I know I’ve been lucky

I have been reading of earth quake stories on various blogs. I have seen the pictures of Japan, the tsunami rolling over and entire village sending cars and houses tumbling like toy villages . I watch the news of the nuclear power problems. I watch, but there is little I can do from here except watch and feel for those people and contribute to the organizations that are trying so hard to help.
I have experienced one very tiny earth quake. We had lived in the north-west for a few years when one night, my husband and I were asleep when we both felt the quake. We woke up, turned to each other and said “I guess that was an earth quake.” It was, but not even big enough to do any damage.
I missed the recent Nisqually quake. Amelia was in preschool and had the children crawl under a table (the current advice then) . She crawled in there with them. One child asked her, “When will this game be over?” I am certain Amelia was as anxious for it to end as was the child.
I wasn’t there when a tornado hit my home town in Massachusetts. I was at my dad’s 25th college reunion. We returned home to find houses demolished a half mile up the road. Neighbors told stories of houses destroyed, yet glass milk bottles upright and untouched on the back steps.
I wasn’t there for my first hurricane on the Cape, but when we went to see the damage, I recall seeing the boathouse and boats destroyed. The planks that were used to make the pier to deep water every summer were strewn about.  Nails that had been in the boathouse in tin cans were scattered everywhere.. Granny paid my sister and I a penny a nail to find them. I didn’t become rich collecting nails, but I do recall sifting through the sand finding them.
The pier was never  built after that. The sand had drifted in so much, the deep water was too far away for a pier. The rocks where my sister and Helen and I played house were tumbled about. The rocks were huge. My “house” was a huge flat rocks set out like a desk. I found it after the hurricane. I could see the crayon marks so I knew it was my rock. It was toppled over, no longer placed like a desk.
I was a college student  the year Hurricane Carol hit the Cape. My husband-to-be was at summer school in Boston. He watched the boats smashing against the breakwater. On the Cape we had no power. We brought in an old kerosene stove for cooking. It took forever to fry an egg.  Going to the bathroom meant going to the back yard to the hand pump where we would pump a bucket as full as we could carry and haul it  to the bathroom. We also had to get water there for drinking as the usual source was full of salt water. It wasn’t hard on me but I am glad I didn’t have to cook. I do remember standing on the beach against the wind and just leaning, letting the wind support me. Cool!
My most interesting hurricane experience was at a lake in Maine. We were at a Day Sailor regatta. The winds blew in. The boats were on dry land and we were marooned with sailors and crew and two of my kids, then pretty grown up. The camp had gas stoves so we were well fed and we just waited it out ’til the wind stopped, stuck the boats in the water and went on with the regatta. It was a wonderful party. We returned to the Cape to learn that the power had been off most of the time we were gone. If we had stayed home, a tree would have demolished our car. The boat would probably have drifted to the shore and been damaged.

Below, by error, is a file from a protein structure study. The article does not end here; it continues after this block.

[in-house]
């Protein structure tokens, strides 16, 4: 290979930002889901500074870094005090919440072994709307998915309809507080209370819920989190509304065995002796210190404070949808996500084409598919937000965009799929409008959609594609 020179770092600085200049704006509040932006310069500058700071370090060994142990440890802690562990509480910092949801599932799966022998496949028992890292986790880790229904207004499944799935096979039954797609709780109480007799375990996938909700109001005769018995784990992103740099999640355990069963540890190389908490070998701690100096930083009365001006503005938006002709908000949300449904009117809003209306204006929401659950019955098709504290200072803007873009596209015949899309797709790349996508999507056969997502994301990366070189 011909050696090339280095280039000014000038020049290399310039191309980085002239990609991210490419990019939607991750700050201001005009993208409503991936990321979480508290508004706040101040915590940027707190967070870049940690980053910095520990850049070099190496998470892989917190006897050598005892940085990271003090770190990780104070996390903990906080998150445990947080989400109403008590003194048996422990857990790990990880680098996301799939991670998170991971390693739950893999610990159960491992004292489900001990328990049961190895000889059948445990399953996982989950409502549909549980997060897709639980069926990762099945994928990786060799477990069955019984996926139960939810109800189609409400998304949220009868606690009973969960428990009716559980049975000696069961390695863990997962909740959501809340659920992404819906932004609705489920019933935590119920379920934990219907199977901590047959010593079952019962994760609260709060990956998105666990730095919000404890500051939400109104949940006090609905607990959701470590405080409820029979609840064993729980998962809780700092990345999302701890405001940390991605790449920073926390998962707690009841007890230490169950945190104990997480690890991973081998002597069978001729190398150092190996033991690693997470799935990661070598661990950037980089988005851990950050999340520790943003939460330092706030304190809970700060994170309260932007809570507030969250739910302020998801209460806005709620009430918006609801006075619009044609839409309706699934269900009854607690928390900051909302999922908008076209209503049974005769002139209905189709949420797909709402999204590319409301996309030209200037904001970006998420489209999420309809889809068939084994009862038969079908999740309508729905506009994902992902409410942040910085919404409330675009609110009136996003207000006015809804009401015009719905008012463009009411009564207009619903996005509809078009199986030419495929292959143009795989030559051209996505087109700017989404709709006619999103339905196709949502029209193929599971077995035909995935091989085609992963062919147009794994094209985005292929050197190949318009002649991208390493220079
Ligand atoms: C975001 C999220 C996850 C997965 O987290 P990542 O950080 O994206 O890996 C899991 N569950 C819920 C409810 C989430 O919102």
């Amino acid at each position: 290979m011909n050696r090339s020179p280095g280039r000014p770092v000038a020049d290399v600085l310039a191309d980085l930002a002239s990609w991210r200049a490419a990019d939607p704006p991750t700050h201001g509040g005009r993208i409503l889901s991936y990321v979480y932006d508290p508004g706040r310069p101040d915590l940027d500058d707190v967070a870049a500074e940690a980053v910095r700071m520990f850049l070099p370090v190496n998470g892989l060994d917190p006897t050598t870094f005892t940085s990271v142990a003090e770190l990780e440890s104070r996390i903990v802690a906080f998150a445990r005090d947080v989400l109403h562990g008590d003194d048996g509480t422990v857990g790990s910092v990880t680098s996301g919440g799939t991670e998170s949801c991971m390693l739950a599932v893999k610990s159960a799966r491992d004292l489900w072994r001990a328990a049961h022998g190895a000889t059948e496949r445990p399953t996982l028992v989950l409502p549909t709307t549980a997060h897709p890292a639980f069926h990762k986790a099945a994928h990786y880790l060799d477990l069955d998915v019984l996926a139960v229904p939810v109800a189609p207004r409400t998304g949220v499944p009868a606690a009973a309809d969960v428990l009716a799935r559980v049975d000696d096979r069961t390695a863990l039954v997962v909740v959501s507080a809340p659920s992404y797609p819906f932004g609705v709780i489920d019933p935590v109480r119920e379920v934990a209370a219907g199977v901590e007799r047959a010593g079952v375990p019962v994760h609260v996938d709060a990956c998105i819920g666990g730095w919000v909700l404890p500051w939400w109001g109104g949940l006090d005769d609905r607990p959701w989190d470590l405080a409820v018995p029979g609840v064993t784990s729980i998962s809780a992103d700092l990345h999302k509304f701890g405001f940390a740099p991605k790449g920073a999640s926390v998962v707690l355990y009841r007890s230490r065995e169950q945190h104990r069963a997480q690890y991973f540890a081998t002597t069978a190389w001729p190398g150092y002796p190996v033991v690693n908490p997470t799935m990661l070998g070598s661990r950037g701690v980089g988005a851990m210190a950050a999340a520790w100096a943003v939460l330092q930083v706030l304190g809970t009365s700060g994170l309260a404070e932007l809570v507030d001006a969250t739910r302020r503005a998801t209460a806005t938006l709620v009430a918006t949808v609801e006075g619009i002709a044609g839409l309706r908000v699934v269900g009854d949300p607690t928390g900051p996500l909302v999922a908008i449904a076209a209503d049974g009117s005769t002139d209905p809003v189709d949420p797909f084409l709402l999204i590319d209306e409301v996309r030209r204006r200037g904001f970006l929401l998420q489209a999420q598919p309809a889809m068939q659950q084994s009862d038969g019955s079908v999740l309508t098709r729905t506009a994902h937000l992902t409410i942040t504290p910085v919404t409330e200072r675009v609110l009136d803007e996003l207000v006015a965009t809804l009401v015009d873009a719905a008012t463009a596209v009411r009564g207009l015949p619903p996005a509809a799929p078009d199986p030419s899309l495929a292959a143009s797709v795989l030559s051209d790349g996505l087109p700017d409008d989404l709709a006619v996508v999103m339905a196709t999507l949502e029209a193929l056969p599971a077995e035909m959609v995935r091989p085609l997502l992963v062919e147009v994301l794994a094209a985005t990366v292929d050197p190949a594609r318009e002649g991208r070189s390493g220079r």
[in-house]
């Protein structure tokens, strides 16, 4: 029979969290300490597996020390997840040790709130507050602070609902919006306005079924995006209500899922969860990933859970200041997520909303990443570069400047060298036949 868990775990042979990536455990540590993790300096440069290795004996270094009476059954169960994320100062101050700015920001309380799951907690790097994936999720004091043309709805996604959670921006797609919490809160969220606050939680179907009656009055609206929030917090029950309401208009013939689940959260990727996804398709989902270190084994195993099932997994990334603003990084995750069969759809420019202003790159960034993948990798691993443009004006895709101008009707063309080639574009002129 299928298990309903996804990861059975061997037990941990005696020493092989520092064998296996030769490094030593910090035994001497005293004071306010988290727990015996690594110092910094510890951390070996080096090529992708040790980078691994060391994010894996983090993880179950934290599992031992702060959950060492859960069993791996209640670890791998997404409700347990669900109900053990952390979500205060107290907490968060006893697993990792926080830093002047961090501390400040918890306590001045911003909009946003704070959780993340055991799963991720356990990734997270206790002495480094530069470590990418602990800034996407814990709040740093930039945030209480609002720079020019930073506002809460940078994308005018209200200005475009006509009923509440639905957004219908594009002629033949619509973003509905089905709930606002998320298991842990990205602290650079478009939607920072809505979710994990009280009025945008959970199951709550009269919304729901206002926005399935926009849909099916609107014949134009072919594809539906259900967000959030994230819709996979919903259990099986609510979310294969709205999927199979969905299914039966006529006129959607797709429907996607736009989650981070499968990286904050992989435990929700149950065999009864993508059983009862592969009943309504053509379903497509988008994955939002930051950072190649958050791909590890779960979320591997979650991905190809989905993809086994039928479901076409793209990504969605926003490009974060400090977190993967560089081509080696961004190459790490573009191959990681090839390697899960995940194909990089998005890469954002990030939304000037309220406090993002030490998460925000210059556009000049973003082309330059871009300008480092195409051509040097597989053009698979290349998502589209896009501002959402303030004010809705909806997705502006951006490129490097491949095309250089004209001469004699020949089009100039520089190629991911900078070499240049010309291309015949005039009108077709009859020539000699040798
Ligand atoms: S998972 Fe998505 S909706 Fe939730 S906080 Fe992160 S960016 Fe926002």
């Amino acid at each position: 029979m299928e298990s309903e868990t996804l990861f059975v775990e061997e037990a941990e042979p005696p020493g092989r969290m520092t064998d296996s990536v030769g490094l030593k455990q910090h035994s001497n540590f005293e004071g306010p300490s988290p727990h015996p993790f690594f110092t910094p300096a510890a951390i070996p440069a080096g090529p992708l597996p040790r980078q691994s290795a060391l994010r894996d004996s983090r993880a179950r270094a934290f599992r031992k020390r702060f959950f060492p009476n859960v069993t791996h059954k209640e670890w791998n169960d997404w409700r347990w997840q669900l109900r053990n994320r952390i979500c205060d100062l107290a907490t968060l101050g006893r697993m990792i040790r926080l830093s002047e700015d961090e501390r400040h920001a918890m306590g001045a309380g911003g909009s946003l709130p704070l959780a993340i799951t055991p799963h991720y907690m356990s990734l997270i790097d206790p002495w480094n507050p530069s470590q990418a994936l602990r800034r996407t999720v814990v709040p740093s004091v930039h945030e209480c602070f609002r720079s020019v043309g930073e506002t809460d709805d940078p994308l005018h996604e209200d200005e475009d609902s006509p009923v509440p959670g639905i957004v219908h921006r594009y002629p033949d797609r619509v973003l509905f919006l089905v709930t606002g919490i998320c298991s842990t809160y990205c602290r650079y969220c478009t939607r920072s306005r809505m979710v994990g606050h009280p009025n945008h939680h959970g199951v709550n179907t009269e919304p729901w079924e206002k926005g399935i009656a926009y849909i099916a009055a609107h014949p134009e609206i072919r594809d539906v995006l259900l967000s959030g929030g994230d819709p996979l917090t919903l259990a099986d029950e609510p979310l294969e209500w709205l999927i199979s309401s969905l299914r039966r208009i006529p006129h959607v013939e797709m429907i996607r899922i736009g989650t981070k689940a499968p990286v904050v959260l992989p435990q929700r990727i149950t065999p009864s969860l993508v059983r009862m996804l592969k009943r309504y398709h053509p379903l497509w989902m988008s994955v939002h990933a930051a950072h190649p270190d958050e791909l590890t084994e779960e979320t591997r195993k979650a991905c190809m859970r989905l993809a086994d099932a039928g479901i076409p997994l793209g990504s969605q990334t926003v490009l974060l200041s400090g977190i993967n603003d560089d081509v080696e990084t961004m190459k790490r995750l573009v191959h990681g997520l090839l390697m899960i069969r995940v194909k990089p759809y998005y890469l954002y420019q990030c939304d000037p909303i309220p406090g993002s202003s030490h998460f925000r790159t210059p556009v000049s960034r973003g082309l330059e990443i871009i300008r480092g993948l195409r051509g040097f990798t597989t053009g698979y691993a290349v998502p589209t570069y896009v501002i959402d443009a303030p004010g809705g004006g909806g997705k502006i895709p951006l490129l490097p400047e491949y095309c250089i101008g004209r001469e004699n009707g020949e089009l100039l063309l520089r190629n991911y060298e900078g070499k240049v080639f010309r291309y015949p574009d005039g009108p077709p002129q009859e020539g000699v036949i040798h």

We had another hurricane in Florida where the police banged on our door at 3 AM and told us it was mandatory evacuation from Long Boat Key. My son, Bill, was visiting, for the Labor Day regatta. We stuck our stuff in the car and headed over the bridge to the mainland. We got the last motel room at the closest motel.We had beds but Bill got the floor. At some point they recommended evacuation again but we stayed. We bailed the water from the floor by the door overlooking the bay using the ice bucket. We walked to the harbor and watched boats smashing on the beach, and some boats being run against the waves by some poor soul who didn’t want his boat to join the rest. We returned when we were allowed back to Longboat Key. Nothing was hurt at our house.
I have had enough hurricanes. Now that I live in the west, I really don’t want to experience an earth quake.
My heart goes out to the people of Japan. It is hard to imagine, even with all the pictures on TV. I guess I have been very lucky.

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4 Responses to I know I’ve been lucky

  1. caroline524 says:

    It is always a good thing to take a few moments and think about how lucky/blessed we have been.

  2. Tam says:

    With all those events close to home, you can truly imagine the devastation in Japan. It made me think of not ever returning to the life one knew, and for some, that included family. You’ve connected me again to being blessed–thank you.

  3. Wanda Brown says:

    Here in the northeast, the hurricanes are not often or as severe as they are in the south, the floods not as bad as they are in the midwest, we don’t have mudslides or huge fires or earthquakes like they do out west. Our tornadoes are usually only F1. We have snow and ice but are used to it and it does not devastate vast amounts of people. Like you, I feel blessed to have escaped the kind of tragedy that is playing out in Japan. I don’t know how those people are going to find the strength they will need to endure but I hope and pray that they will.

  4. jodimahoney says:

    Watching all of the news reports is heartwrenching. It does make us take time to reflect on our own experiences. You’ve done such a nice job of putting together small moments and reflections about what could have been and what was from your viewpoint. Count your blessings.

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